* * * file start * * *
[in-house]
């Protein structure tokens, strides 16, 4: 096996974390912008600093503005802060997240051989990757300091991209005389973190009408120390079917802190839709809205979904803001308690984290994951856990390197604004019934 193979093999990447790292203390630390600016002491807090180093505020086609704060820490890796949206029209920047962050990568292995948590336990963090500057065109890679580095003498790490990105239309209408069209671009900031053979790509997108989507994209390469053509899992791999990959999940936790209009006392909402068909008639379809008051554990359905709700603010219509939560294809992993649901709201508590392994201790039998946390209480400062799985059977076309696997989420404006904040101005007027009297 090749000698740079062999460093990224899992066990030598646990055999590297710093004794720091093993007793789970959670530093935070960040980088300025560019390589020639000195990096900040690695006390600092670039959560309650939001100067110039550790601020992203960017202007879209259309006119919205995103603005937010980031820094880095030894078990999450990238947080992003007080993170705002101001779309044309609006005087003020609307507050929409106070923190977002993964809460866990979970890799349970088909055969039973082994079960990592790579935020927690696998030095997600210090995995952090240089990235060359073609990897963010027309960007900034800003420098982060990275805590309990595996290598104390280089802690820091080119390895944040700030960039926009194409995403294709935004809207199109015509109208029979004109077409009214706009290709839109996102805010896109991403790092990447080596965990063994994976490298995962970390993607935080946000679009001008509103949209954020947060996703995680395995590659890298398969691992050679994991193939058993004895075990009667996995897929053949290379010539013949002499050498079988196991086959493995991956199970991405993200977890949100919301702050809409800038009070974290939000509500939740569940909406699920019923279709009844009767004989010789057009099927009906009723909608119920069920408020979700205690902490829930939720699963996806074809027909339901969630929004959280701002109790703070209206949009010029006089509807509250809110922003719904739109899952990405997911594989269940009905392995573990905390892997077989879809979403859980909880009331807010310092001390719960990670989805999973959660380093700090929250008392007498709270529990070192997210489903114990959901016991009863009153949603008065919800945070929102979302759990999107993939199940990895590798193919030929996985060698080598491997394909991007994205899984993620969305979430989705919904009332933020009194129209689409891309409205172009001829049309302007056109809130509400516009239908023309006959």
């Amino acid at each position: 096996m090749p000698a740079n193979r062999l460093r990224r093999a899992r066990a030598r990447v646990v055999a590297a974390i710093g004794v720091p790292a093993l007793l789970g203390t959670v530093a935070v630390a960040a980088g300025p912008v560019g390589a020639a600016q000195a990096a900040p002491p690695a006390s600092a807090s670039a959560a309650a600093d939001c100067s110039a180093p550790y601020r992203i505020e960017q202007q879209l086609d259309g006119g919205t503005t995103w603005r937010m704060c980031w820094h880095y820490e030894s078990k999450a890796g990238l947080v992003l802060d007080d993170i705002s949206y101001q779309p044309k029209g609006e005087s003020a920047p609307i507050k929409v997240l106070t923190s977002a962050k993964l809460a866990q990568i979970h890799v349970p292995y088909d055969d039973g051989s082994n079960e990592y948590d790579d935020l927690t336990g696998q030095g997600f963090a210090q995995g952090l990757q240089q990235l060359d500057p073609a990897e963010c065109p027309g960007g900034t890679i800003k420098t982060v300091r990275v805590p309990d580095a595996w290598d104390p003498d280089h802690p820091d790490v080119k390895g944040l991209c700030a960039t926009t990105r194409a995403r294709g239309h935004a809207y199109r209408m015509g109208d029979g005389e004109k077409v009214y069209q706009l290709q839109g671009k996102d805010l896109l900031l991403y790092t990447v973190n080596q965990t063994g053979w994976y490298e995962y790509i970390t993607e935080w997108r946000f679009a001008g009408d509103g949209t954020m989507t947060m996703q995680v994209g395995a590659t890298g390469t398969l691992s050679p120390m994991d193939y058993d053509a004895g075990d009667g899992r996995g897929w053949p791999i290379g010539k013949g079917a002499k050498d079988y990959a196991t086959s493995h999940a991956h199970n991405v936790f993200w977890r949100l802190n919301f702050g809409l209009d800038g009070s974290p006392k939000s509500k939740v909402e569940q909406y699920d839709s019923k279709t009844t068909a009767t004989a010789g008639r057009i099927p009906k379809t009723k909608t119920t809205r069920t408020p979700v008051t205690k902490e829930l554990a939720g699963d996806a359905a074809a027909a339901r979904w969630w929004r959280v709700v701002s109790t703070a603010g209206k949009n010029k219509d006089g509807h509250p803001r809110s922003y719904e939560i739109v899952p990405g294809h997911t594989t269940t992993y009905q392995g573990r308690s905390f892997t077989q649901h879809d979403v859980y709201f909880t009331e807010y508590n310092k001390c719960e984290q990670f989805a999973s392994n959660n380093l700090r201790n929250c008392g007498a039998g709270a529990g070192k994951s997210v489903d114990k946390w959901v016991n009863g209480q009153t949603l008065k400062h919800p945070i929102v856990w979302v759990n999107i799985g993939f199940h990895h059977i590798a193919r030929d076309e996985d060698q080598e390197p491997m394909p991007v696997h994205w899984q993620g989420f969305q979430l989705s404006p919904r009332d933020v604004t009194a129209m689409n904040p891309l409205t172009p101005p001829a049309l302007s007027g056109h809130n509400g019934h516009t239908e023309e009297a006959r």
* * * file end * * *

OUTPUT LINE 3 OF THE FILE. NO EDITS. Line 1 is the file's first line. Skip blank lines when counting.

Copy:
């Amino acid at each position: 096996m090749p000698a740079n193979r062999l460093r990224r093999a899992r066990a030598r990447v646990v055999a590297a974390i710093g004794v720091p790292a093993l007793l789970g203390t959670v530093a935070v630390a960040a980088g300025p912008v560019g390589a020639a600016q000195a990096a900040p002491p690695a006390s600092a807090s670039a959560a309650a600093d939001c100067s110039a180093p550790y601020r992203i505020e960017q202007q879209l086609d259309g006119g919205t503005t995103w603005r937010m704060c980031w820094h880095y820490e030894s078990k999450a890796g990238l947080v992003l802060d007080d993170i705002s949206y101001q779309p044309k029209g609006e005087s003020a920047p609307i507050k929409v997240l106070t923190s977002a962050k993964l809460a866990q990568i979970h890799v349970p292995y088909d055969d039973g051989s082994n079960e990592y948590d790579d935020l927690t336990g696998q030095g997600f963090a210090q995995g952090l990757q240089q990235l060359d500057p073609a990897e963010c065109p027309g960007g900034t890679i800003k420098t982060v300091r990275v805590p309990d580095a595996w290598d104390p003498d280089h802690p820091d790490v080119k390895g944040l991209c700030a960039t926009t990105r194409a995403r294709g239309h935004a809207y199109r209408m015509g109208d029979g005389e004109k077409v009214y069209q706009l290709q839109g671009k996102d805010l896109l900031l991403y790092t990447v973190n080596q965990t063994g053979w994976y490298e995962y790509i970390t993607e935080w997108r946000f679009a001008g009408d509103g949209t954020m989507t947060m996703q995680v994209g395995a590659t890298g390469t398969l691992s050679p120390m994991d193939y058993d053509a004895g075990d009667g899992r996995g897929w053949p791999i290379g010539k013949g079917a002499k050498d079988y990959a196991t086959s493995h999940a991956h199970n991405v936790f993200w977890r949100l802190n919301f702050g809409l209009d800038g009070s974290p006392k939000s509500k939740v909402e569940q909406y699920d839709s019923k279709t009844t068909a009767t004989a010789g008639r057009i099927p009906k379809t009723k909608t119920t809205r069920t408020p979700v008051t205690k902490e829930l554990a939720g699963d996806a359905a074809a027909a339901r979904w969630w929004r959280v709700v701002s109790t703070a603010g209206k949009n010029k219509d006089g509807h509250p803001r809110s922003y719904e939560i739109v899952p990405g294809h997911t594989t269940t992993y009905q392995g573990r308690s905390f892997t077989q649901h879809d979403v859980y709201f909880t009331e807010y508590n310092k001390c719960e984290q990670f989805a999973s392994n959660n380093l700090r201790n929250c008392g007498a039998g709270a529990g070192k994951s997210v489903d114990k946390w959901v016991n009863g209480q009153t949603l008065k400062h919800p945070i929102v856990w979302v759990n999107i799985g993939f199940h990895h059977i590798a193919r030929d076309e996985d060698q080598e390197p491997m394909p991007v696997h994205w899984q993620g989420f969305q979430l989705s404006p919904r009332d933020v604004t009194a129209m689409n904040p891309l409205t172009p101005p001829a049309l302007s007027g056109h809130n509400g019934h516009t239908e023309e009297a006959r």